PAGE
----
Deathray Davies : The Kick and the Snare

Jeff Terich


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Pop music rarely gets more fun than The Deathray Davies. Each of their albums, from Let’s Drink With the Grown Ups and Listen to Jazz to Midnight at the Black Nail Polish Factory, is packed tightly with tooth-achingly sweet pop confections and the catchiest melodies this side of a Bee Gees record, without the falsettos and facial hair. Just as impressive live, the touring version of the band will ensure you have a good time, having been known to play Sly Stone’s “It’s a Family Affair” over the PA between songs while a police light spins about the stage and band members trade plastic fire hats. Sound fun yet?

Maybe the Dallas-based band’s new album, The Kick and the Snare, will convince you. The latest vessel for frontman (and sole permanent member) John Dufilho’s songwriting sees more of the infectious three-chord wonders the band is known for. As opposed to 2003’s Midnight album, however, Kick is more streamlined, simplified and to the point. There are no song segues, recurring altered melodies and themes. It’s just a terrific, straightforward pop album.

If you want to hear it straight to the point, here’s the story: there isn’t a song on this album that isn’t a hand-clapping singalong good time. When unwrapped, every song reveals its delicious chewy nougat center. There’s no shortage of rumbling tom-tom rhythms, razor sharp guitar riffs, Dufilho’s witty verses (like his declaration that “honesty is the ship that sunk this song” in “The Fall Fashions”) and the perpetual summertime party vibe that the album emits.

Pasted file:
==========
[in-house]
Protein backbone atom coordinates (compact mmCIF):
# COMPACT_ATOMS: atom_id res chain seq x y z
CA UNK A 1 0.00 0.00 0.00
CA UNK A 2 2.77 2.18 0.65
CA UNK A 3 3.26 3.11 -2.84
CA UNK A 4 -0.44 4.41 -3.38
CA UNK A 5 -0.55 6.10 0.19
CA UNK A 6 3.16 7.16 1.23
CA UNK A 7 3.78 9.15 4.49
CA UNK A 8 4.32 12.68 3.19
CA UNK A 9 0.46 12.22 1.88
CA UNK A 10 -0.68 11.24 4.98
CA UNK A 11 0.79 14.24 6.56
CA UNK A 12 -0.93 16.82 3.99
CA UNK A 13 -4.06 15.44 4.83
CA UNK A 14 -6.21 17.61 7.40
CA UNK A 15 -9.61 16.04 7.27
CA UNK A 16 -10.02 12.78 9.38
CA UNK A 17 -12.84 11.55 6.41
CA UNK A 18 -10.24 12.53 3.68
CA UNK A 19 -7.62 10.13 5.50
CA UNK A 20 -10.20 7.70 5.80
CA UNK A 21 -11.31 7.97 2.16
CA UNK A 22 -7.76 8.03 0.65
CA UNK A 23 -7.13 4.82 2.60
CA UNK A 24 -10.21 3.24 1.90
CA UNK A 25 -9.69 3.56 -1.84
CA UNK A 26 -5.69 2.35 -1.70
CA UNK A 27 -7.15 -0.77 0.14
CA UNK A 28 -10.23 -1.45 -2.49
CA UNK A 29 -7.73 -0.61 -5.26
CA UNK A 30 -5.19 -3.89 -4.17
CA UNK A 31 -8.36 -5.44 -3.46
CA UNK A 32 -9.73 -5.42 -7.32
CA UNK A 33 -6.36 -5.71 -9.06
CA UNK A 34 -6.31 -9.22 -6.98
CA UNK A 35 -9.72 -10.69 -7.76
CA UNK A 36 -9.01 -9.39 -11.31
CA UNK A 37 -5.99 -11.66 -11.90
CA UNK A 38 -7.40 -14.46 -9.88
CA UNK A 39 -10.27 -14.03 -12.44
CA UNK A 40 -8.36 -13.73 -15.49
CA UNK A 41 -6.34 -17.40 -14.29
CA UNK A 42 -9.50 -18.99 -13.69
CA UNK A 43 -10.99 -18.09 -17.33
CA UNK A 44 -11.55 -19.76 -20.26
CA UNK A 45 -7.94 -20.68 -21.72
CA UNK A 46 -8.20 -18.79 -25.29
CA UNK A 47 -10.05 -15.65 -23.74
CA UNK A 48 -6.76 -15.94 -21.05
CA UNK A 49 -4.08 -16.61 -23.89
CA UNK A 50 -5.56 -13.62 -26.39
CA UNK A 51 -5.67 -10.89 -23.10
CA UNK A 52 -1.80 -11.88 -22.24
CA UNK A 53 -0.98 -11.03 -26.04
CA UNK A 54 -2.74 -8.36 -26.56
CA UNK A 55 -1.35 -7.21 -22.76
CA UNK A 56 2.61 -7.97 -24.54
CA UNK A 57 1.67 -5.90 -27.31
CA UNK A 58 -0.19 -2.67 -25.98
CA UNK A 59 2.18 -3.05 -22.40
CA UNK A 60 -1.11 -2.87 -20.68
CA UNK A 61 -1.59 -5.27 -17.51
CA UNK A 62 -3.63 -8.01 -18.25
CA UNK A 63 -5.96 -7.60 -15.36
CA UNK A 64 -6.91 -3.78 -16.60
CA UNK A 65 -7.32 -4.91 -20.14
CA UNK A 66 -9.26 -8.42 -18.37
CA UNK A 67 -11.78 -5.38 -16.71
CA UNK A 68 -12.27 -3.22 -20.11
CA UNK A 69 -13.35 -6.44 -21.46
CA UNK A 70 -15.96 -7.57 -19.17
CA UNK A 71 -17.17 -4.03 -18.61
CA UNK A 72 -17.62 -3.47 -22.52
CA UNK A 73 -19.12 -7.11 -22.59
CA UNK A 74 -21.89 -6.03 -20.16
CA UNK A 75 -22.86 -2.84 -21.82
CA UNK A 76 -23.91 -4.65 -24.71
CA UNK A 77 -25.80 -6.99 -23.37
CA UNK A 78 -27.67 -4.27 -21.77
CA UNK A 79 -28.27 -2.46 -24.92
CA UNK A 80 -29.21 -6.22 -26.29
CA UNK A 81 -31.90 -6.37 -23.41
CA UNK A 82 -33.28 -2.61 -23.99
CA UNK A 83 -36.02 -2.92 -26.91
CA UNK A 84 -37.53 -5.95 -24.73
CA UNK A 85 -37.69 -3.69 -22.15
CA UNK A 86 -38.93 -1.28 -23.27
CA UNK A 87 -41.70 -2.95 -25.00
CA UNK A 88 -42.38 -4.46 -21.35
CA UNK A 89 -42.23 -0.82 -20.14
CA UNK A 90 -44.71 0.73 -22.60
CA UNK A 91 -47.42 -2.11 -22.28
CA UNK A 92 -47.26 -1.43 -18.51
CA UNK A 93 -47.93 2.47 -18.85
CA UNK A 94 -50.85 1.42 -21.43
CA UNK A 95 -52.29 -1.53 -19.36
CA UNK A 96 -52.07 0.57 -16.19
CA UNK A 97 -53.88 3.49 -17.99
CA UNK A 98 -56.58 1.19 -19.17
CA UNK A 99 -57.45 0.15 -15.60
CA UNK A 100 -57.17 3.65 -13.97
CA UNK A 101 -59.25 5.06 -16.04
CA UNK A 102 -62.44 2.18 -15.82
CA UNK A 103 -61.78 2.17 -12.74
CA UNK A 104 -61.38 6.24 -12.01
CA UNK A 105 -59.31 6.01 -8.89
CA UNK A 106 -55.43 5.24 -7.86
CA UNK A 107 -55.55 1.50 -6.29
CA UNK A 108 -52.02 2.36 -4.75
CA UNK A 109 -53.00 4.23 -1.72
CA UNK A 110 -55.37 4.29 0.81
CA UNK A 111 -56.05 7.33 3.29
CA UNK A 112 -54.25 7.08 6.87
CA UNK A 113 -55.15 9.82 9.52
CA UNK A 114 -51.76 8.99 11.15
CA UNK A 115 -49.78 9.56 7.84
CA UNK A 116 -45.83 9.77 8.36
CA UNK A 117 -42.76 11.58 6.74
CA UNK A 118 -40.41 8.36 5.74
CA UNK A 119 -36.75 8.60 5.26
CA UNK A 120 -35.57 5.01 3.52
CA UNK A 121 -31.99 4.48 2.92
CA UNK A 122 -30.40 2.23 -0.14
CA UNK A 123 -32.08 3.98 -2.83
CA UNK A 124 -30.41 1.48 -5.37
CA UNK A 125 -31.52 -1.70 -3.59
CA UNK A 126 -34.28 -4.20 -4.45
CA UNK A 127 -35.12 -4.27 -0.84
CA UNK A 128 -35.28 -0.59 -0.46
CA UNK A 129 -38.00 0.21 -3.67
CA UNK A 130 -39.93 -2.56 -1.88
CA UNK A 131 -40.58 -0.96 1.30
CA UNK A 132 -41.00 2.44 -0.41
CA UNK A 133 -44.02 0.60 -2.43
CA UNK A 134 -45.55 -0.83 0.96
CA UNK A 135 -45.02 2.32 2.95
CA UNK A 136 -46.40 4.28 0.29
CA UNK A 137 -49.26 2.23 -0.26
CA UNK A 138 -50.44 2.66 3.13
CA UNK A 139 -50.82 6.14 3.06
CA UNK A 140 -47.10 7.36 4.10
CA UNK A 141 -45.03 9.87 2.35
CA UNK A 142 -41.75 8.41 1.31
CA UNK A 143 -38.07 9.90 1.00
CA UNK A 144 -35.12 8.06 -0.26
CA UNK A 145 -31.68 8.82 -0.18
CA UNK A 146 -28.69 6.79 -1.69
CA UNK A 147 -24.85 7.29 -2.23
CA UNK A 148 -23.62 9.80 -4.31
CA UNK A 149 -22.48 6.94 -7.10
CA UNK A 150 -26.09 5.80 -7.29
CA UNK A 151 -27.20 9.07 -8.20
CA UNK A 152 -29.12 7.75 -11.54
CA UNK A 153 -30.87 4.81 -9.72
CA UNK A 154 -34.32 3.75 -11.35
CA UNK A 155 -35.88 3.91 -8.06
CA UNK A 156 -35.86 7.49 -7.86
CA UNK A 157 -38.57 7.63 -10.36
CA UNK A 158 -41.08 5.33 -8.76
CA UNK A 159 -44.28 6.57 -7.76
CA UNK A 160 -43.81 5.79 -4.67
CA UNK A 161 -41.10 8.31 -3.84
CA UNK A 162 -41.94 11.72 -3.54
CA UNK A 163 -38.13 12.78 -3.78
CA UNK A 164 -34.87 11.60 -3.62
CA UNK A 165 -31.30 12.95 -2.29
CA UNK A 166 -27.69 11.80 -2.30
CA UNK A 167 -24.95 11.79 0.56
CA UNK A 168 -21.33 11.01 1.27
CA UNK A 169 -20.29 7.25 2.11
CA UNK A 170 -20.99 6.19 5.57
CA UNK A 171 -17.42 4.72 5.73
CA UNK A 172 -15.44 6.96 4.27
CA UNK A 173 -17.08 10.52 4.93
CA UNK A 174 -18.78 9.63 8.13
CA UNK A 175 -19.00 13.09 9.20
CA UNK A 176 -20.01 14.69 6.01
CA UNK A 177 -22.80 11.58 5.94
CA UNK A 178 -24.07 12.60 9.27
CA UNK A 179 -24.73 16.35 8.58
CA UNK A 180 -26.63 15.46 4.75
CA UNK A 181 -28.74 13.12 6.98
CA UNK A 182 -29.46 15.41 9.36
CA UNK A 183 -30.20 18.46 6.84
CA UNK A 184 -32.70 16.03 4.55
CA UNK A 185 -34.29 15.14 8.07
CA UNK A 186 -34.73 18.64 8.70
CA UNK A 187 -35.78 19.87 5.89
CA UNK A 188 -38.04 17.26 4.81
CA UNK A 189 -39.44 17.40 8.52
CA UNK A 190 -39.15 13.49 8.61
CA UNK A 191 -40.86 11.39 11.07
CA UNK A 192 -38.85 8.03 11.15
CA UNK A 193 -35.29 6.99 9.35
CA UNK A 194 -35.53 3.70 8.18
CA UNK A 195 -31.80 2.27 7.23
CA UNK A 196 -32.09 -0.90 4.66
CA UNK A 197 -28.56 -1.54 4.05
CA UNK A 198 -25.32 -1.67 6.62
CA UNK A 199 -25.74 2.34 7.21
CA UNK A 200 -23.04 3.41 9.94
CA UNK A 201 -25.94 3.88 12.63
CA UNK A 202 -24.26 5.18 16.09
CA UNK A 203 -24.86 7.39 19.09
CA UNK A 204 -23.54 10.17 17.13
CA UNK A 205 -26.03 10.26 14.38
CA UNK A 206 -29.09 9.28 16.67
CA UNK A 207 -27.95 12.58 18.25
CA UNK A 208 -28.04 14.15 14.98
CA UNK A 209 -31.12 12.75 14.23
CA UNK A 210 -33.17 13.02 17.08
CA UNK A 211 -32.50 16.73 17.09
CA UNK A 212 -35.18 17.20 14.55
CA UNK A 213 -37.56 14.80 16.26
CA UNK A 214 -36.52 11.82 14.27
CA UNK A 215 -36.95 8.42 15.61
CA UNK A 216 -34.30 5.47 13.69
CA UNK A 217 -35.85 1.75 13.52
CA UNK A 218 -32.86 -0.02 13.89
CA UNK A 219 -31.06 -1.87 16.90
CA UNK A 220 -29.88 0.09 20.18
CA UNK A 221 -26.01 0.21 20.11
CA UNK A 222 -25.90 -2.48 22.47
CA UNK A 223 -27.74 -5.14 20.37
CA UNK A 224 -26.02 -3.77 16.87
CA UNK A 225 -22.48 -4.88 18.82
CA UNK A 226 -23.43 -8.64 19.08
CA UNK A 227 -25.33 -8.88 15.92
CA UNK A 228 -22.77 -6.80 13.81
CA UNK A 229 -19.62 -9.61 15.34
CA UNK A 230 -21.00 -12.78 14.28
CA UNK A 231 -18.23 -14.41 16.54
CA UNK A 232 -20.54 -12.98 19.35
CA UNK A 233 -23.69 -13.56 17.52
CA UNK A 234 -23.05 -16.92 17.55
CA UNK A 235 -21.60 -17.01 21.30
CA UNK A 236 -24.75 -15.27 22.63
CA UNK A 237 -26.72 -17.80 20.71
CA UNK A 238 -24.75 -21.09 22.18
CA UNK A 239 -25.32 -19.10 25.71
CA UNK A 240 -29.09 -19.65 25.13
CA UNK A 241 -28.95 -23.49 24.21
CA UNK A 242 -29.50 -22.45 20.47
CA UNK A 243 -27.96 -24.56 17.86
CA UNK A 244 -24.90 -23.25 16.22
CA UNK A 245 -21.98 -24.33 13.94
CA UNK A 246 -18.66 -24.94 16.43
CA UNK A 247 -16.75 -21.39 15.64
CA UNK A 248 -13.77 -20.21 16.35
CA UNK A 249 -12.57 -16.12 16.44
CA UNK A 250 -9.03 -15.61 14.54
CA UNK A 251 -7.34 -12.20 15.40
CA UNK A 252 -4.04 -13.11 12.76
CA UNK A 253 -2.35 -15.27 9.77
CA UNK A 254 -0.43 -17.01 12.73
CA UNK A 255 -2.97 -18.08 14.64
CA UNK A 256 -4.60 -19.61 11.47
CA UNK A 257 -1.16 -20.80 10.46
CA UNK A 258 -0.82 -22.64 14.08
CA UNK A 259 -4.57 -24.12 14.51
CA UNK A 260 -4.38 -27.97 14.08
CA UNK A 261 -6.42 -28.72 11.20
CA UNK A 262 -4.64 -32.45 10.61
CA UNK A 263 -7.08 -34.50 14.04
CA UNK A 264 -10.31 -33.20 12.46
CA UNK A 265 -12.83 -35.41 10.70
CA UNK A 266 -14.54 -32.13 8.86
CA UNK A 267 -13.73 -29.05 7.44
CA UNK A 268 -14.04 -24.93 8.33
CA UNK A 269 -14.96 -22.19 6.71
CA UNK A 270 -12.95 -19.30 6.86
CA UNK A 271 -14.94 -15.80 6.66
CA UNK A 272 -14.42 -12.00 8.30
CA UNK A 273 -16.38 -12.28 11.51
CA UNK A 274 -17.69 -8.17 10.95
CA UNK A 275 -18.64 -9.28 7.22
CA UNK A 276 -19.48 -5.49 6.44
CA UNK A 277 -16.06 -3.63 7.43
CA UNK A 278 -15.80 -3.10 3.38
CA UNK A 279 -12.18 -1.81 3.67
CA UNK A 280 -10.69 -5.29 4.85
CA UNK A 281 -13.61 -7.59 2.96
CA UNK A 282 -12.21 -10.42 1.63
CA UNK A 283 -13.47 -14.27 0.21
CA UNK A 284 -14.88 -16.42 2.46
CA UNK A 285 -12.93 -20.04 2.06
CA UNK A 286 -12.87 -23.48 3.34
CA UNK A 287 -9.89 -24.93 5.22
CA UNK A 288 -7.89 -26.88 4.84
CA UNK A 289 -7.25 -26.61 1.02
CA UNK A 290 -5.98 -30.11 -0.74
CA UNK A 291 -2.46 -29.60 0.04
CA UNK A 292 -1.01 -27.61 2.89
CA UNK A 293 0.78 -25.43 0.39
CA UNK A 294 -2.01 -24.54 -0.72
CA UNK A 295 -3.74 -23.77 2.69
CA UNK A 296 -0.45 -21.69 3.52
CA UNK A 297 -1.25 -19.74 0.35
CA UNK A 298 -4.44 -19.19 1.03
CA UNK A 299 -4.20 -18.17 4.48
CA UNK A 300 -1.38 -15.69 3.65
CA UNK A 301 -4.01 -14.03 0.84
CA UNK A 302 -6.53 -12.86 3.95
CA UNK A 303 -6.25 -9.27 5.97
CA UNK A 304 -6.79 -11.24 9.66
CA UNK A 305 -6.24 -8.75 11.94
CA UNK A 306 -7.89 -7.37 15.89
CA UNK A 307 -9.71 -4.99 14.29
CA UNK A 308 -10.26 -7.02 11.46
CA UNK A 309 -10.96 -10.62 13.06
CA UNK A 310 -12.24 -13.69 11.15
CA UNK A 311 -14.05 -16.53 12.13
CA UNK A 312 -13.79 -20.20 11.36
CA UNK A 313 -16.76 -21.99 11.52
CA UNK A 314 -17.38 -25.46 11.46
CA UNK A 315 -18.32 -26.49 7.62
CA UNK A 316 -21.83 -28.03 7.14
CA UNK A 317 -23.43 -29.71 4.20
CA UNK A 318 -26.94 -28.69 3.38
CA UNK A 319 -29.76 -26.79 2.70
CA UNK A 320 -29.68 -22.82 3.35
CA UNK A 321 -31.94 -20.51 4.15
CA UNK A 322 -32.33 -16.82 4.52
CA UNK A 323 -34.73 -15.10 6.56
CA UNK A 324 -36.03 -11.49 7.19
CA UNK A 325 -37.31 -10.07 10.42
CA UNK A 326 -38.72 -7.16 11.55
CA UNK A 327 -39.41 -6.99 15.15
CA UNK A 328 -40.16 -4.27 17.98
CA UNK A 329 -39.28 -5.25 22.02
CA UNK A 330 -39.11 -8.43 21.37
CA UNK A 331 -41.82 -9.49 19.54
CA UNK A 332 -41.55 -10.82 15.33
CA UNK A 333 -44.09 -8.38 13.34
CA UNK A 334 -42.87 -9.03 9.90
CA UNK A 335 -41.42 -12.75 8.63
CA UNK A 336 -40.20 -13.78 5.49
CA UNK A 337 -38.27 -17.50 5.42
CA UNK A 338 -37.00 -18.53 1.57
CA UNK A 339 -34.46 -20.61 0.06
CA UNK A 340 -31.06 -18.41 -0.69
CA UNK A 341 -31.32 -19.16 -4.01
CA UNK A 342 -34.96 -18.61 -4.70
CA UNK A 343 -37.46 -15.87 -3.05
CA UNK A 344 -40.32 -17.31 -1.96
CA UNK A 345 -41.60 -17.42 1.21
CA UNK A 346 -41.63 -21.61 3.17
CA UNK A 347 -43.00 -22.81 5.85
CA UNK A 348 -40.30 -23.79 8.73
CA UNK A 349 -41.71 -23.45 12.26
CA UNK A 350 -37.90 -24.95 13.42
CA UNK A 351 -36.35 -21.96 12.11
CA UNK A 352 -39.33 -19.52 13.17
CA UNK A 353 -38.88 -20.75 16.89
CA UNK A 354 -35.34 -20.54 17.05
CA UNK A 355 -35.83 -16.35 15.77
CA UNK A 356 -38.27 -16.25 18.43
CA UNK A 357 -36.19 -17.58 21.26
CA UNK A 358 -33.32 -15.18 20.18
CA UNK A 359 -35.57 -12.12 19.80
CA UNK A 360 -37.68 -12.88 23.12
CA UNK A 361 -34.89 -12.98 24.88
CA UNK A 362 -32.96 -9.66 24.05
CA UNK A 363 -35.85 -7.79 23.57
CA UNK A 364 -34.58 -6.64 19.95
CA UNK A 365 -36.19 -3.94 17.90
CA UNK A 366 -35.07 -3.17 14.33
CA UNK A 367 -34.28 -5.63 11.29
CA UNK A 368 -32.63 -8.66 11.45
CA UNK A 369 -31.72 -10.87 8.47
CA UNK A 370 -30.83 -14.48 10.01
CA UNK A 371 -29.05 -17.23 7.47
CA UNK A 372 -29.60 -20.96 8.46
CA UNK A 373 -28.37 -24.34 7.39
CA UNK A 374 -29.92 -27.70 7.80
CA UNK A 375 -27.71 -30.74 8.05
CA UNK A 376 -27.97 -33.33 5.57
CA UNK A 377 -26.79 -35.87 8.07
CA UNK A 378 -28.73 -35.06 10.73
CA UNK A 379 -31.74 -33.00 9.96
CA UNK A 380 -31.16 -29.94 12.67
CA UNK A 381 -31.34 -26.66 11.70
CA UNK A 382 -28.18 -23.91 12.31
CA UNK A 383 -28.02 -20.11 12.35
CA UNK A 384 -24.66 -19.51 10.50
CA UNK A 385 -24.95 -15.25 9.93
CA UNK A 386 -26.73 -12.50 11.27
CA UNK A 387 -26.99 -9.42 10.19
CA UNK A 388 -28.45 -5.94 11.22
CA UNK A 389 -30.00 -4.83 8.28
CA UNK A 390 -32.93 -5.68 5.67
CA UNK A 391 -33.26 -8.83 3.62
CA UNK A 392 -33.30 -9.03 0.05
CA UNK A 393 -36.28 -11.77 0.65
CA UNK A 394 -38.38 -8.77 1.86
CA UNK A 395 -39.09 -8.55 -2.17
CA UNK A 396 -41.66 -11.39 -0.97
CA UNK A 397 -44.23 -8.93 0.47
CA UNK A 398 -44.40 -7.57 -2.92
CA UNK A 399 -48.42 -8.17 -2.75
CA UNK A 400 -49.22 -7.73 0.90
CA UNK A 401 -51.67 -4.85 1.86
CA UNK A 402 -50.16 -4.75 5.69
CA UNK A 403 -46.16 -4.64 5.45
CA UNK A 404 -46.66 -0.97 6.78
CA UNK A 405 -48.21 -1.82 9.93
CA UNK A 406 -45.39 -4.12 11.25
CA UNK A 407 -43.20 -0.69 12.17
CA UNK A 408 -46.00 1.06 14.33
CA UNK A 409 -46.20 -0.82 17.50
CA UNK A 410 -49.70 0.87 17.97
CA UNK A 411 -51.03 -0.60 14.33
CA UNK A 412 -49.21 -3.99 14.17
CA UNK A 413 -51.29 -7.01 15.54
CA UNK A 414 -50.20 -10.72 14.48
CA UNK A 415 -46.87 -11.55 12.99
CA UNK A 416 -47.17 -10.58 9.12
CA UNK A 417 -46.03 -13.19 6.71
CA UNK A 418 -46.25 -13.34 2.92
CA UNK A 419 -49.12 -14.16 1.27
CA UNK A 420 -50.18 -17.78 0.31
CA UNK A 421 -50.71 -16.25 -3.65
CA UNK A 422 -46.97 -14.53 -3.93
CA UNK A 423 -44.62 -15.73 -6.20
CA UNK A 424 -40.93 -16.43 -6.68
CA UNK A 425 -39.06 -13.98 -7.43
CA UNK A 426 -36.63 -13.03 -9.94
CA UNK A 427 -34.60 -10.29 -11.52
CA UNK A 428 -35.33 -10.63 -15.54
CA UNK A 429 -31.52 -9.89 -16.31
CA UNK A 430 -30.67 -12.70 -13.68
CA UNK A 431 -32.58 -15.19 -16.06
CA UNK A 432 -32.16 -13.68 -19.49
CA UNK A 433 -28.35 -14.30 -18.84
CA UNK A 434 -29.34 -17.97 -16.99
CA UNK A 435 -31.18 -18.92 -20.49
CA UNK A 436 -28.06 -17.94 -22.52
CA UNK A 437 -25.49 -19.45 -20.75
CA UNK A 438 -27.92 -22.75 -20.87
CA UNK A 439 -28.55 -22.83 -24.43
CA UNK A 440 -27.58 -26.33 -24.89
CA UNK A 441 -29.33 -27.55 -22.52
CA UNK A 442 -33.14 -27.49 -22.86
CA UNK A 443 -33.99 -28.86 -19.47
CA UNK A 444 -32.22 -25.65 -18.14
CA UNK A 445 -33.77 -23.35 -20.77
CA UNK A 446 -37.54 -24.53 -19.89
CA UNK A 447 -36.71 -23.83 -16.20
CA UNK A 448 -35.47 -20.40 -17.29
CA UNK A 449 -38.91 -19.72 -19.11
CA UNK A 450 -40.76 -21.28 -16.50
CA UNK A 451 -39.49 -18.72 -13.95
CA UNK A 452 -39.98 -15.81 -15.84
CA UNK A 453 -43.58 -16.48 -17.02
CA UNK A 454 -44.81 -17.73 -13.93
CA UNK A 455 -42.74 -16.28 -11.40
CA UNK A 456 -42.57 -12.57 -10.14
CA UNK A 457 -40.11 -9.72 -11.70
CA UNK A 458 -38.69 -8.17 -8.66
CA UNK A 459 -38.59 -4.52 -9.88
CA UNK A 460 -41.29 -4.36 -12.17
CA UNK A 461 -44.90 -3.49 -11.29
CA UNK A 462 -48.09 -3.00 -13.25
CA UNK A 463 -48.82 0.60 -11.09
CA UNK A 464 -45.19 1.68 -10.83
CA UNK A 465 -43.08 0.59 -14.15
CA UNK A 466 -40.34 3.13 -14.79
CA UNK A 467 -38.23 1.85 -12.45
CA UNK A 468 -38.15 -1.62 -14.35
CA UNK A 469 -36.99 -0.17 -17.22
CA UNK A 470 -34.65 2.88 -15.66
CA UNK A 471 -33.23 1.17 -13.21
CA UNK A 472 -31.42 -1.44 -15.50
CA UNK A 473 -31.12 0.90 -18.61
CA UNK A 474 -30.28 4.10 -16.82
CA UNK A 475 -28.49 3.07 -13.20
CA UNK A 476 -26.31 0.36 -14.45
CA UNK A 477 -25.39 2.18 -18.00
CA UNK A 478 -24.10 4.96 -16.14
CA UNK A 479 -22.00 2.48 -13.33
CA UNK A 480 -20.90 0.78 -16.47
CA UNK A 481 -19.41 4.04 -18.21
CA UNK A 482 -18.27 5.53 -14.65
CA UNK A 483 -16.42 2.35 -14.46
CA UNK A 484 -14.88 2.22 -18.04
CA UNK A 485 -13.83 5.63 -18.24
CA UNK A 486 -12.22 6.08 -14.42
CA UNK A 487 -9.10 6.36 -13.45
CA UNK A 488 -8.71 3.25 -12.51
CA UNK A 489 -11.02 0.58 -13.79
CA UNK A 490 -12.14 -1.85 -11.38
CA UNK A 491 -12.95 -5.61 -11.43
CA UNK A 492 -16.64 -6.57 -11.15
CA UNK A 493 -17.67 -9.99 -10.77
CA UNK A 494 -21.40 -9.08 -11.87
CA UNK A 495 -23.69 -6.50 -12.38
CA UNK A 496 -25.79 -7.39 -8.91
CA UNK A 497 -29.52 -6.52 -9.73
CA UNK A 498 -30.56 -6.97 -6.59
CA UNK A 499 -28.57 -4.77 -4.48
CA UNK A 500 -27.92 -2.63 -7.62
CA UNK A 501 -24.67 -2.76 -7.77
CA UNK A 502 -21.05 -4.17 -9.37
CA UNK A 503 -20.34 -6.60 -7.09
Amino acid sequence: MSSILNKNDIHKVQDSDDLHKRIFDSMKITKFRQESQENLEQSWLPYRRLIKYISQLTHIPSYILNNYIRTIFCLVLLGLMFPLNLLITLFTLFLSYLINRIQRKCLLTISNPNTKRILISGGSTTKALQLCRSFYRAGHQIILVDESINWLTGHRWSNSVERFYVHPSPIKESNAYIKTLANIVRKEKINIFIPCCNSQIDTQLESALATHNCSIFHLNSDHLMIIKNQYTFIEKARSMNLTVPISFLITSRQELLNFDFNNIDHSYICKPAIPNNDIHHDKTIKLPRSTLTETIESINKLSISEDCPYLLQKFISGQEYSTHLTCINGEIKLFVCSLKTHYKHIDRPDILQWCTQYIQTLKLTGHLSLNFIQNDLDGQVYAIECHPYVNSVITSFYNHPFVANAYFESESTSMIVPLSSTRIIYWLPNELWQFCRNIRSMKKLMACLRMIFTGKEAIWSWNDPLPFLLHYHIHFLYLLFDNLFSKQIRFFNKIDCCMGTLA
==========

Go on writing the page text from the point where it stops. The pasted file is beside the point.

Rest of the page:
But with any party comes a few moments that stand out just a little more than the others. The first of those is the aforementioned “The Fall Fashions,” driven by pronounced horn section leads. Next in line is the high-speed punk-pop number “Plan to Stay Awake.” There’s rock `n’ roll riffage abound on “Clock in Now,” in which Dufilho channels his inner Jimmy Page. The horrorpop suspense of “Chainsaw” is rockin’ and hilarious, as Dufilho sings “I got a chainsaw/at the pawn shop/cha cha cha.” Paying homage to the leatherfaced lunatic of their own state (fictional of course), The Deathray Davies make a killing spree sound like a blast, an idea that hasn’t been visited since Rocket From the Crypt’s “Killy Kill.” All these film studios capitalizing on the newfound popularity of bad teen horror flicks should approach these Texans before their next big budget production.

Newcomers and long-time fans alike will take to this album just as easily as anything the band’s done before. It may not be as eclectic or sonically varied as Midnight, but even in a simplified format, The Deathray Davies maintains a high standard of tunefulness. The Kick and the Snare is just plain classic pop music, `nuff said.

Similar Albums:
Fountains of Wayne – Utopia Parkway
Sloan – One Chord to Another
The New Pornographers – Mass Romantic

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